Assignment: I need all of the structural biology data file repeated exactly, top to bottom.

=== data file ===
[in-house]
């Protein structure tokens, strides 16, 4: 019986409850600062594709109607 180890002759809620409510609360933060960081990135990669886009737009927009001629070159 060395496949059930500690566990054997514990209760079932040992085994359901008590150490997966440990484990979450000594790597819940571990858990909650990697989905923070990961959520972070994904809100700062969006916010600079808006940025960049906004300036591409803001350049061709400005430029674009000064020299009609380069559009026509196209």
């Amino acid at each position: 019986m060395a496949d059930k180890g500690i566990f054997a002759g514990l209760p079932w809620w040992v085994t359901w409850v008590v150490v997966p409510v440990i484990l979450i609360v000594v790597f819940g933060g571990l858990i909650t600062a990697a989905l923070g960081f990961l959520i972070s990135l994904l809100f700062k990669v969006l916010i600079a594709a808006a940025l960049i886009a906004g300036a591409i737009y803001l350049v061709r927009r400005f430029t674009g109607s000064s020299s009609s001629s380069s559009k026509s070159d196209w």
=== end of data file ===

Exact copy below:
[in-house]
């Protein structure tokens, strides 16, 4: 019986409850600062594709109607 180890002759809620409510609360933060960081990135990669886009737009927009001629070159 060395496949059930500690566990054997514990209760079932040992085994359901008590150490997966440990484990979450000594790597819940571990858990909650990697989905923070990961959520972070994904809100700062969006916010600079808006940025960049906004300036591409803001350049061709400005430029674009000064020299009609380069559009026509196209």
């Amino acid at each position: 019986m060395a496949d059930k180890g500690i566990f054997a002759g514990l209760p079932w809620w040992v085994t359901w409850v008590v150490v997966p409510v440990i484990l979450i609360v000594v790597f819940g933060g571990l858990i909650t600062a990697a989905l923070g960081f990961l959520i972070s990135l994904l809100f700062k990669v969006l916010i600079a594709a808006a940025l960049i886009a906004g300036a591409i737009y803001l350049v061709r927009r400005f430029t674009g109607s000064s020299s009609s001629s380069s559009k026509s070159d196209w």